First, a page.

University of Nebraska voted out of university association

By Rayza Goldsmith, Daily Staff Reporter
Published September 14, 2011

The newest member of the Big Ten, the University of Nebraska – Lincoln, was voted out of the Association of American Universities — becoming the only member of the Big Ten to not be part of the association.

The AAU — an association comprised of the nation’s top research universities — has never before voted to remove a member, though other universities have left voluntarily on the expectation they would soon be voted out due to failure to meet the organization’s criteria. The vote comes nine months after the university's induction into the Big Ten.

Among the committee members who voted on Nebraska’s membership in the AAU was University President Mary Sue Coleman, who was also involved in the final vote in determining the school’s place in the program.

According to a Sept. 3 article in the Journal Star, Harvey Perlman, chancellor of the University of Nebraska, said he thought Coleman and Carolyn Martin, the former chancellor of the University of Wisconsin-Madison, voted against Nebraska’s membership in the AAU. Though the vote is anonymous, he said in the article he assumed this given the fact that Coleman and Martin are members of committees that recommended the reassessment of Nebraska’s AAU membership.

The decision to remove Nebraska from the organization in April transpired after the school was called to be reviewed by AAU committees that were concerned the school no longer held the qualifications for membership in the program, according to Barry Toiv, the AAU’s vice president for public affairs.

“There is a set of criteria that are used to determine whether universities ought to be considered for membership or current members should be discontinued for membership,” Toiv said.

The AAU has 61 members that are invited to join the organization based on the institution's quality of research and programs for undergraduate, graduate and professional students and other criteria.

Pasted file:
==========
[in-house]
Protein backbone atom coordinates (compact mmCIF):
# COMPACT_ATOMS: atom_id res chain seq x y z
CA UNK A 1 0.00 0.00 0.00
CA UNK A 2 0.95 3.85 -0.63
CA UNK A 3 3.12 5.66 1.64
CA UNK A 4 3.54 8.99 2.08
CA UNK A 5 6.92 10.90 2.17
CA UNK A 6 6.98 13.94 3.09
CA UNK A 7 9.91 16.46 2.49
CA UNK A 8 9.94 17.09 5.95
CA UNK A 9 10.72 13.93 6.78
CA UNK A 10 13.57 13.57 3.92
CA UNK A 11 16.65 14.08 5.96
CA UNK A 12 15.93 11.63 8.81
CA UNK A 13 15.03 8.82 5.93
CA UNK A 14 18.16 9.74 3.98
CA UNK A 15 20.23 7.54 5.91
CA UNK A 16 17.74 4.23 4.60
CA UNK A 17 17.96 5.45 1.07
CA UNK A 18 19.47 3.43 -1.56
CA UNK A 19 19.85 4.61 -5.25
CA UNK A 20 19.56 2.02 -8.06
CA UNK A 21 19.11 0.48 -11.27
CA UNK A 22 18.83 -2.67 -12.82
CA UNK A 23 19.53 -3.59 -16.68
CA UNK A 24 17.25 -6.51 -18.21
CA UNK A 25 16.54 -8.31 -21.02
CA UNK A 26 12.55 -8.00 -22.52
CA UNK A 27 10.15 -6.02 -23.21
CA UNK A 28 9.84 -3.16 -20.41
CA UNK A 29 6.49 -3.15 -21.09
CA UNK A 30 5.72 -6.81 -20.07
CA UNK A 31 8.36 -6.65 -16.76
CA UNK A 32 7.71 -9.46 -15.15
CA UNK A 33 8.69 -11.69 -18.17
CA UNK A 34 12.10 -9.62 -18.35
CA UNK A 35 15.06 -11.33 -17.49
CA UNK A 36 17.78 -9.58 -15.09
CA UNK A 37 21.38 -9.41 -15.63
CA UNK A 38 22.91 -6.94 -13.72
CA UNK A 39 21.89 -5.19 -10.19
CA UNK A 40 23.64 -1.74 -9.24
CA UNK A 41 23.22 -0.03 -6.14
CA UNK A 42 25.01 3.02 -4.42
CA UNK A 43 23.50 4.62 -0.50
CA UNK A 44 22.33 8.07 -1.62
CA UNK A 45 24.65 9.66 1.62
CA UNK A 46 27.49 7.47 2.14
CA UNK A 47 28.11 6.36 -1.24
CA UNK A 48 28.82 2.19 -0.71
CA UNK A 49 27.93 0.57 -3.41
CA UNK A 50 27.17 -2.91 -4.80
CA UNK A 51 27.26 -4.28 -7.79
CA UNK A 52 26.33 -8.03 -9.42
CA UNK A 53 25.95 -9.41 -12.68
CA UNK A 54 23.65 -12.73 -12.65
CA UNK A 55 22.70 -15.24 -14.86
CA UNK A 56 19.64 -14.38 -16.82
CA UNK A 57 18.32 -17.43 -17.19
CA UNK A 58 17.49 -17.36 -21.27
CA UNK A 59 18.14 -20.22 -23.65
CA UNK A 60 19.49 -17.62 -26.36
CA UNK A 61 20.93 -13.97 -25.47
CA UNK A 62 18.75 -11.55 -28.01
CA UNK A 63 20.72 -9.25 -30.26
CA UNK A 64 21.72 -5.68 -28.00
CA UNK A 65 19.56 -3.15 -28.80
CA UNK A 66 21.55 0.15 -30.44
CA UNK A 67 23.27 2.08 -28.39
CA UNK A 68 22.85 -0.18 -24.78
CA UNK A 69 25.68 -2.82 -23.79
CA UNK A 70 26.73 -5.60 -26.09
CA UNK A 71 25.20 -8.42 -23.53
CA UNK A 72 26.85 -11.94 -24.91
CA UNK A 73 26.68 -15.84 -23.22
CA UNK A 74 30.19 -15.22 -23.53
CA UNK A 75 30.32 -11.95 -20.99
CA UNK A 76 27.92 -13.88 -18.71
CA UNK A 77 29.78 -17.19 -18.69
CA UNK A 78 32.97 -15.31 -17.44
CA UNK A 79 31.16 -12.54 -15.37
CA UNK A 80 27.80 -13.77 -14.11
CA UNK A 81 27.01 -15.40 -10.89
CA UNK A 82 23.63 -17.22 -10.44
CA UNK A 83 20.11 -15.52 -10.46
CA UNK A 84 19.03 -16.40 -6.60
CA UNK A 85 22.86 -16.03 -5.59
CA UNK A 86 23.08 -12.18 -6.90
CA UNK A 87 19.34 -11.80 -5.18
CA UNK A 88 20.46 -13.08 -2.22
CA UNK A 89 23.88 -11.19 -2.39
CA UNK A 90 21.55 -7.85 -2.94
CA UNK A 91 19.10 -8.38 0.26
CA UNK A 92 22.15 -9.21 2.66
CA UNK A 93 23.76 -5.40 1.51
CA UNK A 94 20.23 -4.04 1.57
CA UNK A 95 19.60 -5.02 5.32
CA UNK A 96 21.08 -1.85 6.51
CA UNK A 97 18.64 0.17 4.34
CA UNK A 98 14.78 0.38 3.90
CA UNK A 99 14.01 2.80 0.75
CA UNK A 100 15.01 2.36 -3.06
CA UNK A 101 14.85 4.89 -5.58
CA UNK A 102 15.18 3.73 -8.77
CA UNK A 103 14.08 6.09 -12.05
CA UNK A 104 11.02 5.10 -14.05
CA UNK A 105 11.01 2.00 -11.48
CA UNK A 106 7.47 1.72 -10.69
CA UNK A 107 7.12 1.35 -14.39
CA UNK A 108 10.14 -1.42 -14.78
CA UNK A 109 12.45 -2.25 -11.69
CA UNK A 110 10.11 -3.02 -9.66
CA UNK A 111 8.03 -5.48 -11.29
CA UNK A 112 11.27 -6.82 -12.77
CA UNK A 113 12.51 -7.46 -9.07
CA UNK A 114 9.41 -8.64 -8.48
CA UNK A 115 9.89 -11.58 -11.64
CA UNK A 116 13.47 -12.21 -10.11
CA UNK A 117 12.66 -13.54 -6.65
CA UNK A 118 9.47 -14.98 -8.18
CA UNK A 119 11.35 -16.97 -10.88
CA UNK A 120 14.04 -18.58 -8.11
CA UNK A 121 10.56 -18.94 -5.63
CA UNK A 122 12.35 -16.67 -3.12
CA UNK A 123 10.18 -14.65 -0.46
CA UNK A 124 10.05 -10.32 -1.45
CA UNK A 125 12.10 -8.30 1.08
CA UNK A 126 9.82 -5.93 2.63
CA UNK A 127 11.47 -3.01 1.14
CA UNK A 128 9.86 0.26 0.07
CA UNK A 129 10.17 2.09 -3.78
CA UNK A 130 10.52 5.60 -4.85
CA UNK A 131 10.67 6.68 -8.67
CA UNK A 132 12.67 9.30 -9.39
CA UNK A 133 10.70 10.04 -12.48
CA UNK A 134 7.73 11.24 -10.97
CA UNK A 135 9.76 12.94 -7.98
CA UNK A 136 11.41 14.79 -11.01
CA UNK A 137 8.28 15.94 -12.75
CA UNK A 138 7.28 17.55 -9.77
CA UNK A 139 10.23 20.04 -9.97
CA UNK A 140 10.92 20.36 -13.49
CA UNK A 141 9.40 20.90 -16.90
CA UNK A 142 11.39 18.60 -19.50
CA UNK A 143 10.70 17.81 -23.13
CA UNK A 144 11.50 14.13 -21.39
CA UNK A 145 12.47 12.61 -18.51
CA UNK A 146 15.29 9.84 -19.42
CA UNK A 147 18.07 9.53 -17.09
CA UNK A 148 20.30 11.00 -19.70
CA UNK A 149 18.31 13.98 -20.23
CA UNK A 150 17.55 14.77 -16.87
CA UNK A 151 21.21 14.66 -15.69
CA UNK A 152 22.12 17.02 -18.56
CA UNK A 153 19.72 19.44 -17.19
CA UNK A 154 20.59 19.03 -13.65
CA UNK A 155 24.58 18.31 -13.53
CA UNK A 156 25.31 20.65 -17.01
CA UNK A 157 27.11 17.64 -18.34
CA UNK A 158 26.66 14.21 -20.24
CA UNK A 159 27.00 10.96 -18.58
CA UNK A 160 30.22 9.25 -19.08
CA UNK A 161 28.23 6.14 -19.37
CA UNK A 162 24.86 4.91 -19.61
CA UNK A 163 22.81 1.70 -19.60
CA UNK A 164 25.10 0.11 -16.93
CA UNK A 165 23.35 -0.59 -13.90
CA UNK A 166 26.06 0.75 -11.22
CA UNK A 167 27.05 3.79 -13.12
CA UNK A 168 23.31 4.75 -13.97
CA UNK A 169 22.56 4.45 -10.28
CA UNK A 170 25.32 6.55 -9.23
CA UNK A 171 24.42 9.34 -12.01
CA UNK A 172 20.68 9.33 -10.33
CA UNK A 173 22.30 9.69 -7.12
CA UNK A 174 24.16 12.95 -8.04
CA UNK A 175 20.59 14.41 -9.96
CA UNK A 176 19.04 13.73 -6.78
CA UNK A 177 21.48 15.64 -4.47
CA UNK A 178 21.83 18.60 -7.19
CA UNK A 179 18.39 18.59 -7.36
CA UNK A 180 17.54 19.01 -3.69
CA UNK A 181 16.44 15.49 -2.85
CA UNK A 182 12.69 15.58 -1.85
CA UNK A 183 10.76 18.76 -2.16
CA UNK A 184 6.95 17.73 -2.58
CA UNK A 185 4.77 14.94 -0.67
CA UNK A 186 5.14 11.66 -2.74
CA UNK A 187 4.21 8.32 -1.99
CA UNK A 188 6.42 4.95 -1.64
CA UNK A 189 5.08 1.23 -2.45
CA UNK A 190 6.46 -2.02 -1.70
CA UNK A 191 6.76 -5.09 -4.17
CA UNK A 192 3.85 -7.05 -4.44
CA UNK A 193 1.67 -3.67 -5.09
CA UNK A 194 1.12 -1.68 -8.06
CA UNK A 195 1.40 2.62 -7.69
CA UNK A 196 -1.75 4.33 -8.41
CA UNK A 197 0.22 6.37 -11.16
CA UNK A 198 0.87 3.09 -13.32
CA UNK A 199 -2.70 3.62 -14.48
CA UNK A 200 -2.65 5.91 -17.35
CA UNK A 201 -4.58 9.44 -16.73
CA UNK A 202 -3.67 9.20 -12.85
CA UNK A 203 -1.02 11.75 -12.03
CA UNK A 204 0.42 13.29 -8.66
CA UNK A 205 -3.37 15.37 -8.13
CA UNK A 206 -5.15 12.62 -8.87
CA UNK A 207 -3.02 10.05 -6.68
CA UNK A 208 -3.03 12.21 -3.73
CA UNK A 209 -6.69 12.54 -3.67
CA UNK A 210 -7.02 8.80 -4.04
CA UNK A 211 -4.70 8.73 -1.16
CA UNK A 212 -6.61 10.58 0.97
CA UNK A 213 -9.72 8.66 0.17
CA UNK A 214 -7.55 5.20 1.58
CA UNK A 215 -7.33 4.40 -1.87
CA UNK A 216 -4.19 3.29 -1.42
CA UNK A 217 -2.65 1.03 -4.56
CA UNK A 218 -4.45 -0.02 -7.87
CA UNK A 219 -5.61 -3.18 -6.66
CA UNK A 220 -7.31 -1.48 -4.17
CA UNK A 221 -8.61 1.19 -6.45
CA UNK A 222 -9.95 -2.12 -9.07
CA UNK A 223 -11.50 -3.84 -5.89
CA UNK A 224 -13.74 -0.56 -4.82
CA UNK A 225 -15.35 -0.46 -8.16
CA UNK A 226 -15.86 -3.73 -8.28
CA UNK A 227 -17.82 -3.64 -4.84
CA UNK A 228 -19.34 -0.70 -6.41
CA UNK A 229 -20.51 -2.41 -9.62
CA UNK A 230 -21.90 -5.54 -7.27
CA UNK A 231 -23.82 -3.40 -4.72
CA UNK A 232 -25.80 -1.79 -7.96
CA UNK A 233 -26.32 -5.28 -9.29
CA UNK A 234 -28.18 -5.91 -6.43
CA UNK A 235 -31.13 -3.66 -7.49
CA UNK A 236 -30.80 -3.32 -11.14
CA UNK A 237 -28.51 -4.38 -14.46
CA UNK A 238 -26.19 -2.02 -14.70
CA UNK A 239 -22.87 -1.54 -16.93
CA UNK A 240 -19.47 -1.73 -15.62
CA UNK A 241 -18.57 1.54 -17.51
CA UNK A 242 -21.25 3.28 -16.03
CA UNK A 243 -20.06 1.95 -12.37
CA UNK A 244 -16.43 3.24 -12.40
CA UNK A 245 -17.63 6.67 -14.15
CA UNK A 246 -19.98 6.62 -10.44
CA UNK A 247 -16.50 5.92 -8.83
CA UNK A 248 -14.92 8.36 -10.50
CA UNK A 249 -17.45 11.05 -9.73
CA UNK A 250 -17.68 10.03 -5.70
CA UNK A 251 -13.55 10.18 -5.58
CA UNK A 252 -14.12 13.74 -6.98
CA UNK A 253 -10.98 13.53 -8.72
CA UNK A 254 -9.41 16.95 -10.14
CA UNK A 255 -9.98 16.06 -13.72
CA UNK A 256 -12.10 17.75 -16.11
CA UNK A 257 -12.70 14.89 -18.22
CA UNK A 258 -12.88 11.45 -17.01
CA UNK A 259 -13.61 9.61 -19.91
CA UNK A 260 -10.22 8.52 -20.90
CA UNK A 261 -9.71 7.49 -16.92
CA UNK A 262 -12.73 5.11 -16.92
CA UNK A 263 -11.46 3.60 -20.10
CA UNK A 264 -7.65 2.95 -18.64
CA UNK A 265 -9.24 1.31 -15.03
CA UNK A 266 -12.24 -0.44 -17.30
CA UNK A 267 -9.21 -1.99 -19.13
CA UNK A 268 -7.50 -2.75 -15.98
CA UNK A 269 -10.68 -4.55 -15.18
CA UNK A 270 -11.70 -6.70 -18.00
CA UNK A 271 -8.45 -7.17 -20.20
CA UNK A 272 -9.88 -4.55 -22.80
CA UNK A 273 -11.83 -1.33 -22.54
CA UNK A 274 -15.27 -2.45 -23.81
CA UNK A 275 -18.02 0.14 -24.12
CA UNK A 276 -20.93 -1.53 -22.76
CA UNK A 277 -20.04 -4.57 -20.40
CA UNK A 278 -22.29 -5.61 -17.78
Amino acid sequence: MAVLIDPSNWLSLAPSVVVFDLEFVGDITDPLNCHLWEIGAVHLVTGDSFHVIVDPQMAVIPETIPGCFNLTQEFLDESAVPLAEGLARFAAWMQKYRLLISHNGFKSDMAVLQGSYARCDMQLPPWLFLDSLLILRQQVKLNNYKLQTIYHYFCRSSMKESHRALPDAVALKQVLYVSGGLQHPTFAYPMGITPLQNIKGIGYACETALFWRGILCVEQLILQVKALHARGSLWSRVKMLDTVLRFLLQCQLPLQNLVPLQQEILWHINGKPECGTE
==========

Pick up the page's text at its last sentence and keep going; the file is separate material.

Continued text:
In an e-mail interview Perlman wrote that he is not upset with Coleman if she did vote against Nebraska and he knows she had the best interest of the AAU in mind.

“Mary Sue and I have been friends,” Perlman wrote. “Her husband is a graduate of the University of Nebraska-Lincoln. I do not know how she finally voted but I am sure she voted in good faith in accordance with what she thought was best for AAU.”

University spokesman Rick Fitzgerald declined to comment on Coleman’s part in the matter since voting is anonymous. The University of Wisconsin-Madison also declined to comment on the grounds that Martin is now president of Amherst College and no longer affiliated with Wisconsin.

The Big Ten unanimously voted to invite Nebraska to become a member nine months before the AAU meeting that resulted in Nebraska losing its AAU membership. Perlman wrote that not being an AAU member will not affect Nebraska’s relationship with its Big Ten colleagues.

“This will have, and has had, no impact on our relationship with Michigan or with the Big Ten,” Perlman wrote.

Perlman called the timing “awkward,” but said he is excited by the opportunity to work with the Big Ten, despite Nebraska’s removal from the AAU.

“I don't agree with the AAU decision, but we are excited about the opportunities to be a member of the Big Ten and to lead in academics in those areas where we have unique credentials to do so,” Perlman wrote.

He added that he thinks Nebraska’s removal from the AAU potentially had to do with the fact that its medical school is located in Omaha, Neb. and is separate from the main campus in Lincoln. He wrote that the AAU does not value the agricultural research of land-grant universities like Nebraska as much as schools with strengths in the medical field.

“The AAU failed to follow their own rules, failed to apply the standards established for membership and failed to account for the fact that their qualitative membership criteria can not account for the diversity of higher education,” Perlman wrote.

Toiv said he disagrees with the notion that the AAU prioritizes universities with strong medical programs and facilities over land-grant institutions, adding that most of the schools on the list are public universities.